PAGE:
Valuing original artwork

What do famous art masterpieces from the likes of Van Gogh and Rembrandt have in common with today’s professional artists – artists eeking out a living creating commercial illustrations or portraits and landscapes to sell and exhibit?

They differ in that the old masters works might still exchange for tens of millions of pounds or dollars in the international auction houses of London and New York whilst the work of today’s artists sell for tens, hundreds and maybe thousands, if they’re lucky.

However whether you’re looking at Van Gogh’s famous ‘sunflowers’ or a beautiful landscape of ‘The Lakes’ they both consume the same amount of time from researching and planning out the design to the overall creative input developed from years of hard graft and experience. And the artists of today and yesteryear both incur the same costs associated with producing their work. On top of expensive materials required they also have living costs of housing, food and utilities and maybe the additional burden of hiring studio space.

I pose the question because as a pet portrait artist I receive many enquiries every week and I often get asked if I can reduce the price of my original work. “Ooo, I really love your work and it would be a great surprise for Dad’s birthday but I just can’t stretch that far”, they’ll say.

My reply is usually a firm “No” unless of course the customer is buying two or more pieces then I’ll offer a discount.

How it all adds up

Artists value their work based on several factors. I produce both pet portraits and general wildlife in a variety of mediums. For me, the first consideration is the set up costs and related preparation time. Before I paint a single stroke I have to acquire high quality reference images which I then spend time transforming into an idea for a unique and

original painting. I never just replicate the image I’ve purchased but work on interpreting it in a different way using unusual colours and tones. Then I have to prepare the canvas to ensure that my finished artwork is extremely durable so that the colours stay vibrant and the canvas does not warp over time.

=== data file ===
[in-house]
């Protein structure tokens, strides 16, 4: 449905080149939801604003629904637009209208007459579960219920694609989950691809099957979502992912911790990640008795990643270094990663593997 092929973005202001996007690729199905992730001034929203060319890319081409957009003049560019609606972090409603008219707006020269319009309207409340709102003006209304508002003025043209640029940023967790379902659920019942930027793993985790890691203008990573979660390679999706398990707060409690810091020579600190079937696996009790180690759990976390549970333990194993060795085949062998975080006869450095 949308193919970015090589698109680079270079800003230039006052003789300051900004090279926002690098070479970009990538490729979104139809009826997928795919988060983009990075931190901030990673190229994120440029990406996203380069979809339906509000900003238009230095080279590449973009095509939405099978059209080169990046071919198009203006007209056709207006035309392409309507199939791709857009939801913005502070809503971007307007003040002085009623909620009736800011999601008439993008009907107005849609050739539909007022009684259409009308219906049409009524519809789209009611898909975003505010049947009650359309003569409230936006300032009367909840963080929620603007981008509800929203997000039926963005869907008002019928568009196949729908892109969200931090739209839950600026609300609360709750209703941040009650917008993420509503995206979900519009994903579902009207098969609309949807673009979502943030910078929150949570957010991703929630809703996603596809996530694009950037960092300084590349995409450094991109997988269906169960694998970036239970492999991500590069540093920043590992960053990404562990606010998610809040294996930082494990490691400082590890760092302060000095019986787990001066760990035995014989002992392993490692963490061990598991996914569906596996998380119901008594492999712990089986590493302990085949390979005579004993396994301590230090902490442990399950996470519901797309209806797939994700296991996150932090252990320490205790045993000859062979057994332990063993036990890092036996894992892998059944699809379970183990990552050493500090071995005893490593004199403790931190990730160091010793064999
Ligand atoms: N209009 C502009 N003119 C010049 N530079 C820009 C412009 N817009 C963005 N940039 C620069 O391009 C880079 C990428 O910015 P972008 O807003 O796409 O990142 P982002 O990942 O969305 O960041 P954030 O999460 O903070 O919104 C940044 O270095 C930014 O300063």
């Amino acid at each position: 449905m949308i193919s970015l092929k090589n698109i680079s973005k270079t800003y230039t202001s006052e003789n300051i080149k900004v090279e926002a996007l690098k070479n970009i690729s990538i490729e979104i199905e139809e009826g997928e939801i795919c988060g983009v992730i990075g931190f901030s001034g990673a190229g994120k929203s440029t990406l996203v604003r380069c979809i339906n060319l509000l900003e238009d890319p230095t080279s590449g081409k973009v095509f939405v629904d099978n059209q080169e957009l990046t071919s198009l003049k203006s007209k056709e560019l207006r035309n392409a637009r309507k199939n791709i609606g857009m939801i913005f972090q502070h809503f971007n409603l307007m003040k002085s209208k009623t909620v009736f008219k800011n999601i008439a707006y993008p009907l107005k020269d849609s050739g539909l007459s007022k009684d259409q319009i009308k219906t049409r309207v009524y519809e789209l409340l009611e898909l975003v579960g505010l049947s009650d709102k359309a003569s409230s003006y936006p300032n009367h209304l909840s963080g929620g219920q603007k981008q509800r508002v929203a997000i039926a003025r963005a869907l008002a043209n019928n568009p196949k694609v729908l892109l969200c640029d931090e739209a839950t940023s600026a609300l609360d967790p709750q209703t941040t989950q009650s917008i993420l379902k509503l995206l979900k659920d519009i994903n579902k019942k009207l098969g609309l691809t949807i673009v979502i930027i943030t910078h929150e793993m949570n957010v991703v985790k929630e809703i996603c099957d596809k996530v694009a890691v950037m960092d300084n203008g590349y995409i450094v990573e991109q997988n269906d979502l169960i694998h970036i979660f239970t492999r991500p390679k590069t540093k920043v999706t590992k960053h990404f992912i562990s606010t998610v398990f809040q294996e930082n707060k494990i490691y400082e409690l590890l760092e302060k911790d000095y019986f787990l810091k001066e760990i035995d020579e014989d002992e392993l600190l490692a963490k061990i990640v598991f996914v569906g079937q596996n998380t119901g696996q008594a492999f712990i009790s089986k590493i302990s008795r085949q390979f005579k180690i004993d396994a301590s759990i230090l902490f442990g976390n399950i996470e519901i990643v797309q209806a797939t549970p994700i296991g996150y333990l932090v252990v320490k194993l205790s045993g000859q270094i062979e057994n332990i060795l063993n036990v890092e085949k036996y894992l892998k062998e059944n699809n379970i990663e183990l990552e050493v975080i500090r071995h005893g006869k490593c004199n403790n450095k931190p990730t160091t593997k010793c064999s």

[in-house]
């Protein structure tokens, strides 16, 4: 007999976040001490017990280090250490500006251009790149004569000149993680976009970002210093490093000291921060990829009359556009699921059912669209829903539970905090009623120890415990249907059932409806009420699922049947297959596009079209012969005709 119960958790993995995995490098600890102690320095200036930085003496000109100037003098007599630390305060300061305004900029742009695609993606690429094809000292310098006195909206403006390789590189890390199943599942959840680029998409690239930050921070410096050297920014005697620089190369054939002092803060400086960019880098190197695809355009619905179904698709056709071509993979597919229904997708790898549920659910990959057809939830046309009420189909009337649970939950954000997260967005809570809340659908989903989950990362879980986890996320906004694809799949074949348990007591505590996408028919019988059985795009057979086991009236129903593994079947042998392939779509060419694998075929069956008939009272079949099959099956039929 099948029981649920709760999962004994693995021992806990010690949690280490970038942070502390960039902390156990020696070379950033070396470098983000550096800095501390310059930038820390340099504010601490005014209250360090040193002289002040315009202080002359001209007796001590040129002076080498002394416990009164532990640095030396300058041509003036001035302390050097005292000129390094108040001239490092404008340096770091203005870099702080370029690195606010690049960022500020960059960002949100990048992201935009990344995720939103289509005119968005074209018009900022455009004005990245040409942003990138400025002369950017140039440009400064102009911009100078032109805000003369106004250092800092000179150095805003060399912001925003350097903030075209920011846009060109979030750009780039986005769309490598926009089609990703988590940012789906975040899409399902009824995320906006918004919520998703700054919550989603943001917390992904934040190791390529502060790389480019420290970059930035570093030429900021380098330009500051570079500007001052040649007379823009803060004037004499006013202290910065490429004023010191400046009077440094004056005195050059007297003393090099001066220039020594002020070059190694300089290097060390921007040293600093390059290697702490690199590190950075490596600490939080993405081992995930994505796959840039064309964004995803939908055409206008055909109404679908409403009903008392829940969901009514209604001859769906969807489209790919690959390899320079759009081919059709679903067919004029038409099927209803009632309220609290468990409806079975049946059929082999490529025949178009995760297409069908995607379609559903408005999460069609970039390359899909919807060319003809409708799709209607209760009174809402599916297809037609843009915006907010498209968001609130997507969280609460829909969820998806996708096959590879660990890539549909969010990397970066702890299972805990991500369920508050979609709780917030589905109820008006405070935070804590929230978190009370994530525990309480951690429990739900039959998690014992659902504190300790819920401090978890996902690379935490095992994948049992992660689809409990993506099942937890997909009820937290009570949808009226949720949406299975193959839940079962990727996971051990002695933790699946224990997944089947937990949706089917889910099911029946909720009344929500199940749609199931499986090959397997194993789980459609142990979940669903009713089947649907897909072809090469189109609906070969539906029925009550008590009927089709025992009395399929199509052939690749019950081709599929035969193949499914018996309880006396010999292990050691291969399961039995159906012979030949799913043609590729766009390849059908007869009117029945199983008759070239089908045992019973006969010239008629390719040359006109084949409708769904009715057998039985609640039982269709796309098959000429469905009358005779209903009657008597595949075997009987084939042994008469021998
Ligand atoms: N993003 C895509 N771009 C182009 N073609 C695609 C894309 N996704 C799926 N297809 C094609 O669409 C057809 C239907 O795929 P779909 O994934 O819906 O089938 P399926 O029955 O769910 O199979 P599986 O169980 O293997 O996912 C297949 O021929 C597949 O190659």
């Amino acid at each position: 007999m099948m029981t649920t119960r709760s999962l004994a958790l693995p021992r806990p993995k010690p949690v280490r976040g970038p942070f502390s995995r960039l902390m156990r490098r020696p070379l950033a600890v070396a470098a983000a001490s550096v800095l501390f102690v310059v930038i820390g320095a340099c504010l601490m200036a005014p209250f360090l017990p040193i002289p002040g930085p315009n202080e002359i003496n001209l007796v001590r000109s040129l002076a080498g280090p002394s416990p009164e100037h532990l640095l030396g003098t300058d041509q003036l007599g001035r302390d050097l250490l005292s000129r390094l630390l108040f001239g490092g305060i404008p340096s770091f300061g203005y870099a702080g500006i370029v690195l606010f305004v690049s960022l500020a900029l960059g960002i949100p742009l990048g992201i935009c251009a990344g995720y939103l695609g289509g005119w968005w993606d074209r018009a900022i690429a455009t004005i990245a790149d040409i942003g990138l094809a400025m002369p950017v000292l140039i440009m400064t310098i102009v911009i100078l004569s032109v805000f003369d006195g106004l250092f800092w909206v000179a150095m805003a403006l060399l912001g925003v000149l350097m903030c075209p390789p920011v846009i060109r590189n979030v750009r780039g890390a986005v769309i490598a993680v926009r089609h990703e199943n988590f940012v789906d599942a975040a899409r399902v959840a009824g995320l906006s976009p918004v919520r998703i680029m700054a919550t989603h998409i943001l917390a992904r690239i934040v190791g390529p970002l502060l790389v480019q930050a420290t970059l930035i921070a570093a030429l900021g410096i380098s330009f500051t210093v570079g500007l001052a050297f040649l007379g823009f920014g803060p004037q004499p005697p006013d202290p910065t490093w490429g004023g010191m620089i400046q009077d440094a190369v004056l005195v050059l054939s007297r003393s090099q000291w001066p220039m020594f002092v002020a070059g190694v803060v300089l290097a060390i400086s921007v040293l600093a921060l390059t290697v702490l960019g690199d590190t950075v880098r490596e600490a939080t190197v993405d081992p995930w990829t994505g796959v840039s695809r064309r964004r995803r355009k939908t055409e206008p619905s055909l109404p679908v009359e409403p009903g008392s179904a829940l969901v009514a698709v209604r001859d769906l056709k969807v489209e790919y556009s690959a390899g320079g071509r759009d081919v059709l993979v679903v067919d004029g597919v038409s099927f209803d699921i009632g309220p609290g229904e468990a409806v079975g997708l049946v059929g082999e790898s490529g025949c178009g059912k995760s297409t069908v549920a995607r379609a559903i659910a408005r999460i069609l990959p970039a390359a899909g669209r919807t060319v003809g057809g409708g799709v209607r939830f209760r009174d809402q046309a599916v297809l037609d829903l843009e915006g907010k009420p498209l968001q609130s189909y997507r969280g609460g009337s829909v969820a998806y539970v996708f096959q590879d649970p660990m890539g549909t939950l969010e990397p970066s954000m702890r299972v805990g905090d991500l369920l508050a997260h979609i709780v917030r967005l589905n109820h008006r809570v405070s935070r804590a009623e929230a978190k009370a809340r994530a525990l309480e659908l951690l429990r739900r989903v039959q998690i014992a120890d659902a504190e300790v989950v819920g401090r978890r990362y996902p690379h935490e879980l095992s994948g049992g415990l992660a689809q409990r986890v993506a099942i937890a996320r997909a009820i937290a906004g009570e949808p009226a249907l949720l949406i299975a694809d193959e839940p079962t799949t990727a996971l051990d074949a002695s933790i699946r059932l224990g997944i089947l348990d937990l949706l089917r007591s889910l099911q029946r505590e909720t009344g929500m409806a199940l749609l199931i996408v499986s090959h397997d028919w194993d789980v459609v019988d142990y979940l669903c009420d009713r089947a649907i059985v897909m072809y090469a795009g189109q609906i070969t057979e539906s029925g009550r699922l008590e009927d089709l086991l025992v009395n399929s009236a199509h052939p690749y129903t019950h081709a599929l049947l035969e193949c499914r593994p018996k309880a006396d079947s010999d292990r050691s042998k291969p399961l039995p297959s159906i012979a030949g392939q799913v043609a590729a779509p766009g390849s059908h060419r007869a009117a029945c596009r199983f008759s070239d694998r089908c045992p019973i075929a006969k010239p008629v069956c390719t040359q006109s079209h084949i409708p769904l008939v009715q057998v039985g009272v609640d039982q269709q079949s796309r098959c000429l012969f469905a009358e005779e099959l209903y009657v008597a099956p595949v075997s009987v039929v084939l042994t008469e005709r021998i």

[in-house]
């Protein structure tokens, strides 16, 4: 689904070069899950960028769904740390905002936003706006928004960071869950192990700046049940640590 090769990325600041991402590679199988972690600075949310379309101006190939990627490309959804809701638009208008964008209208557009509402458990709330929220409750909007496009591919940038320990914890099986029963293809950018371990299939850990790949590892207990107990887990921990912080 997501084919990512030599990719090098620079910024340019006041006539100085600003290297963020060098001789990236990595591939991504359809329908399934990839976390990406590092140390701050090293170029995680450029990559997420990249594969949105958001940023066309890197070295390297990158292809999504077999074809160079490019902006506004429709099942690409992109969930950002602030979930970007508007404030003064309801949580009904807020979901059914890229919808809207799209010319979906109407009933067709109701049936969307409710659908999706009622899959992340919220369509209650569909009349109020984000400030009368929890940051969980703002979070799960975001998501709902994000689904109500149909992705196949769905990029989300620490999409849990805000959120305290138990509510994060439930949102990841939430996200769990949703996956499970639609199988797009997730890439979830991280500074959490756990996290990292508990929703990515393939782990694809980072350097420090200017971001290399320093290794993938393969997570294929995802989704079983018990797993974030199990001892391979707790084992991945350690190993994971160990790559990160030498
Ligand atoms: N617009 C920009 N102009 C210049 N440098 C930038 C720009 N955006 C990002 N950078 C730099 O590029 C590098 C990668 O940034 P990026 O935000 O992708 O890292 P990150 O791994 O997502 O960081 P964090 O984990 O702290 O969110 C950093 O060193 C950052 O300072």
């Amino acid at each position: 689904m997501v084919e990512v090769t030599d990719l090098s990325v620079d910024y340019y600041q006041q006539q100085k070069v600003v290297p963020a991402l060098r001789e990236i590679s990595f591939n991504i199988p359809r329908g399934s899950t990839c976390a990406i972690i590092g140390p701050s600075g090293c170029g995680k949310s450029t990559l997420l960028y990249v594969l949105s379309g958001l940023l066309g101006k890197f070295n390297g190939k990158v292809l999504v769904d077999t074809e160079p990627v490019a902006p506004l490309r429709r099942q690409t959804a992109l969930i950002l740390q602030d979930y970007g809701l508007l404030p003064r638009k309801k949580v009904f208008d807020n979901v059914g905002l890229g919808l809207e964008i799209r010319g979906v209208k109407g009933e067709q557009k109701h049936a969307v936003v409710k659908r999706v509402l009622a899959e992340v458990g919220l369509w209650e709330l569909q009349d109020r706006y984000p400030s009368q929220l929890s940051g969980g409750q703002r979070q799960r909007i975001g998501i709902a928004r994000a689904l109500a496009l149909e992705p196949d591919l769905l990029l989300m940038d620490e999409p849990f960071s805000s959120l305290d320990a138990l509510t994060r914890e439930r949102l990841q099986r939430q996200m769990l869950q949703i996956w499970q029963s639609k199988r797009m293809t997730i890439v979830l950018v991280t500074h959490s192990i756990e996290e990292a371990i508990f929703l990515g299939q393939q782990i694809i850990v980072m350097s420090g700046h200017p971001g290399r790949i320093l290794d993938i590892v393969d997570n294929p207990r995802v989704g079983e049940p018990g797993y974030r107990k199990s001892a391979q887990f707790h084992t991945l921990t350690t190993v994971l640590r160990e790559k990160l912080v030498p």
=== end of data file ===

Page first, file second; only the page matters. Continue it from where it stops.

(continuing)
Once the painting is sold I may need to frame it at the customer’s discretion but I will certainly need to securely package it before taking to the Post Office. These peripheral stages of the production process all take considerable time which has to be taken into account.

The actual painting process time varies wildly depending on the complexity of the subject – and whether the piece is a commissioned pet portrait or a piece of fine art for sale on the market – but I estimate that on average I spend 12 hours on every piece of work I sell. Many people assume that the old masters spent days and weeks on their famous paintings, hence the huge auction prices they command today. In his short adult life though Van Gogh created around 2,000 artworks – he died at 37. This would average out at two paintings a week over his working lifetime but actually he created most of his work in his twilight years and would have been knocking out several a week!. However this volume never devalued his currency.

Coming to a figure

Then I have to ask myself what I think the finished piece is worth and this depends on the complexity of subject. I also take into account how the market values my work. For example my paintings sell for several hundreds at exhibitions and art fairs and are often bought immediately through my internet marketing channels. As importantly all feedback on my work from the marketplace, my cpeers and friends and family is invaluable. All these considerations guide me but the most important consideration of is what I personally want for it.

So if you find a piece of artwork you really like but baulk at the price think of all the costs, hard work and creative skill that’s gone into it. It’s that price because you want it.